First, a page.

Need help with doorbel problem

Just today my doorbell started ringing by itself and/or buzzing instead of chiming. This is a wired unit using a transformer (I presume it is in my crawlspace somewhere).
I disconnected the one and only outdoor button and made sure that the 2 wires were not touching each other. Also, the insulation looks good as far as I can see (which is not much).
The doorbell still rings by itself or buzzes.
I disconnected the 2 wires at the bell unit on the wall and measured 12.4 V AC across them. I also think that there is continuity, as the I hear an intermittent beeping sound when I switch the meter to continuity mode. I guess it beeps intermittently instead of a solid sound because it is AC??
When I reconnect the 2 wires to the bell unit on the wall (outdoor wires still disconnected and not touching), I can make the doorbell ring. If I tighten the screws well, I get a constant buzz.
It seems that somehow I have a closed circuit. There has been no tinkering with wires that might have caused this, unless I have mice in the crawlspace.
Is this a bell unit, transformer or wire problem? Any suggestions about what I should do next?
Thanks.
Vince
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You are correct, you have a closed circuit on the switch leg. The two wires to the button are in contact with each other somewhere along their length and you must find that connection and repair it or replace that piece of wire

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Easier solution. My doorbell broke 23 years ago. I disconnected it. Friends come to the family room door. Anyone that actually rings the front bell is not someone I want to see anyway.
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In alt.home.repair on Fri, 12 Aug 2005 21:22:29 -0400 "Vince"

You really shouldn't try to measure continuity across 12 volts. There is more than continuity. There are 12 volts. With only 12 volts and the fact that you don't mention it, you probably haven't damaged your meter, but you very well might have**.
In fact, you should normally measure voltage before trying to measure continuity. If there is any, there is no point to measuring continuity. Because there is something generating voltage in between them.
**A long time ago I had a Lafayette FET VOM, and I measured something when the meter was Off. Turned out that the switch contacts were touching something they shouldn't have been, some printed circuit trace that was just passing by, in the off position, and the voltage there was didn't go through any resistors and burned out some major part of the meter. I had a hard time convincing Lafayette though. That and one other incident make me not too surprised they went out of business.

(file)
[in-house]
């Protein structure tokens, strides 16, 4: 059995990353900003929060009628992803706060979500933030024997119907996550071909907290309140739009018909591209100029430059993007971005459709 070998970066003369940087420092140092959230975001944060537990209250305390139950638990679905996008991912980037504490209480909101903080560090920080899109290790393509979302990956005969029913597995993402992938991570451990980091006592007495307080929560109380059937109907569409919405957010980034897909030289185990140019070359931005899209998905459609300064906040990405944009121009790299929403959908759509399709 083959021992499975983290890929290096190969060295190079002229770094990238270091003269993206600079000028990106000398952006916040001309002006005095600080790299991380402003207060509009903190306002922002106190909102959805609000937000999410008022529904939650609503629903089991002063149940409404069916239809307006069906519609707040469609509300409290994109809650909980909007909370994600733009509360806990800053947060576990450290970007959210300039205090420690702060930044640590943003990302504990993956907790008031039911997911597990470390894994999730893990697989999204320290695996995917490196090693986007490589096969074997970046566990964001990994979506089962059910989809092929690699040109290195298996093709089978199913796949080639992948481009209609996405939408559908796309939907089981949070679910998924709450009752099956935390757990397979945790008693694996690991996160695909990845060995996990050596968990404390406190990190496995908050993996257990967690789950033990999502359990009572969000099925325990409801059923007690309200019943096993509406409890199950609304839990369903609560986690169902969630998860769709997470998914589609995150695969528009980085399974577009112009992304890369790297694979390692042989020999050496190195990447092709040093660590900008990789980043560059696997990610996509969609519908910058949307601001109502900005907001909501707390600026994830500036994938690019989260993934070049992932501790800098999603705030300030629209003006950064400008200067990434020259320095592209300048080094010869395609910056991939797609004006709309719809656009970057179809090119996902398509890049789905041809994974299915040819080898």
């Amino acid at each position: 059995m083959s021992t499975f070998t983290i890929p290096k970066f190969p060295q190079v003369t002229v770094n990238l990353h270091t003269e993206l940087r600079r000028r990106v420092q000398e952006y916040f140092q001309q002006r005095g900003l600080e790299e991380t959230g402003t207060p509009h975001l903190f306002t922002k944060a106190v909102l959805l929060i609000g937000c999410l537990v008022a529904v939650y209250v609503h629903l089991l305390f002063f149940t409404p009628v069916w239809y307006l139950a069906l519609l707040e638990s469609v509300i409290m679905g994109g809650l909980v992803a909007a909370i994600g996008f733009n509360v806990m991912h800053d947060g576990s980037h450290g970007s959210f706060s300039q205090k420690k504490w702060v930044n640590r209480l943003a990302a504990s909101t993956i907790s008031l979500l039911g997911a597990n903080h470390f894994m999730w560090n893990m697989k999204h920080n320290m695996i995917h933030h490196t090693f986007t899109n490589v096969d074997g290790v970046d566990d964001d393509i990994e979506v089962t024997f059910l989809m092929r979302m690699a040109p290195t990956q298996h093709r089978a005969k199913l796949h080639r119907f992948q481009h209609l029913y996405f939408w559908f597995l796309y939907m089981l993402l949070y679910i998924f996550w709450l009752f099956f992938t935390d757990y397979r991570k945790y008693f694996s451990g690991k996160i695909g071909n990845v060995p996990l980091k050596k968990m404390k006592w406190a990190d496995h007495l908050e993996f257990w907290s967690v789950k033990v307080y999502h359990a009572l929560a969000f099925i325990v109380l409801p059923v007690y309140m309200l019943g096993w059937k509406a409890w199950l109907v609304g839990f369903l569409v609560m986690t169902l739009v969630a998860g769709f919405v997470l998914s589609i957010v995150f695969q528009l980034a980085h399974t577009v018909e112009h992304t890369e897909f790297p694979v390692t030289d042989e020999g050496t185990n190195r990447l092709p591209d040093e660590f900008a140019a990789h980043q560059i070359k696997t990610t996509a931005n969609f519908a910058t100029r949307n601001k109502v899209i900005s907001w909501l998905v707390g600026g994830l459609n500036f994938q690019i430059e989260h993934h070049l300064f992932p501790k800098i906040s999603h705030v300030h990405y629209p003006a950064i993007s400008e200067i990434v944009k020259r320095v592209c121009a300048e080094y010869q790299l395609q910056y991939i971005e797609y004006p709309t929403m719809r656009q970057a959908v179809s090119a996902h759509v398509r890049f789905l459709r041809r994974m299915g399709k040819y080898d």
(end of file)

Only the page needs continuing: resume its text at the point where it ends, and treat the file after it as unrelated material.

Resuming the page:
I think you would have found before, that if you just hold the doorbell button down, after the initial ring it will buzz rather than ring.

I thought mice had ruined the wiring to the ceiling fixture and the range hood. Couldn't account for *two* bad circuits any other way. Then, when I wasn't depressed anymore, I figured out that *I* had disconnected the range hood in my attempt to repair the dining room fixture. And the problem with that was at the rivets in the light bulb socket. I didn't test for that for quite a while and no wonder I didnt' understand my voltage readings.
But you're right, it might be mice.
Have you nailed anything into a wall lately? Or fired a gun into one?

Wiring. To the button. When you find the transformer, you can trace the wire to the button looking for staples; or you can run a new wire.
You could first just cut the wire about a foot or 2 from the place where the wire from the button next to the door frame comes out of the wall in the crawl space below. If that stops the buzzing, the problem is between there and the button.
If it doesn't, the problem is between the transformer and the cut. With. With a foot or two of wire dangling, there will be plenty to splice to.
If you have to replace the wire that goes up to the button, are they always stapled in place? I'd be afraid to tug for fear I'd pull out what was showing at the button. You could disconnect the button, solder the new wire to the old wire at the button, go down to the crawlspace and pull the new wire through. You might??? be able to free it from staples, if any, by tugging, pretty darn hard maybe. Or maybe it is not stapled at all??? (So what is shorting it out?)
I don't know how big those holes are, if you can't get the original wire out, but you might be able to stand in the crawlspace and push 2-conductor wire up the hole and half someone upstairs tell you when they see it, and retrieve it with a screwdriver or a "grabber".
A metal snake might work for running the wire, but I've had success lately with plastic ties. The ones that form a P before you cinch them down. I have some that are 5 feet long, enough to go from doorbell button level to the basement.
If you only need a few, find advertising posters that have been illegally tied to telelphone poles and light polls and cut some of them off. Drill a little hole at each end.
Tearing these down makes the n'hood look a lot better, and you get to keep the various parts for projects.
(If you only have a few, get them now, because they breed. They seem less likely to be put up where there are none. 3 or 4 of my neighbors** and I, **most of whom I have never met, have torn down hundreds in about a 4 square mile area, and now they've pretty much stopped trying to put up new ones.

Meirman -- If emailing, please let me know whether or not you are posting the same letter. Change domain to erols.com, if necessary.
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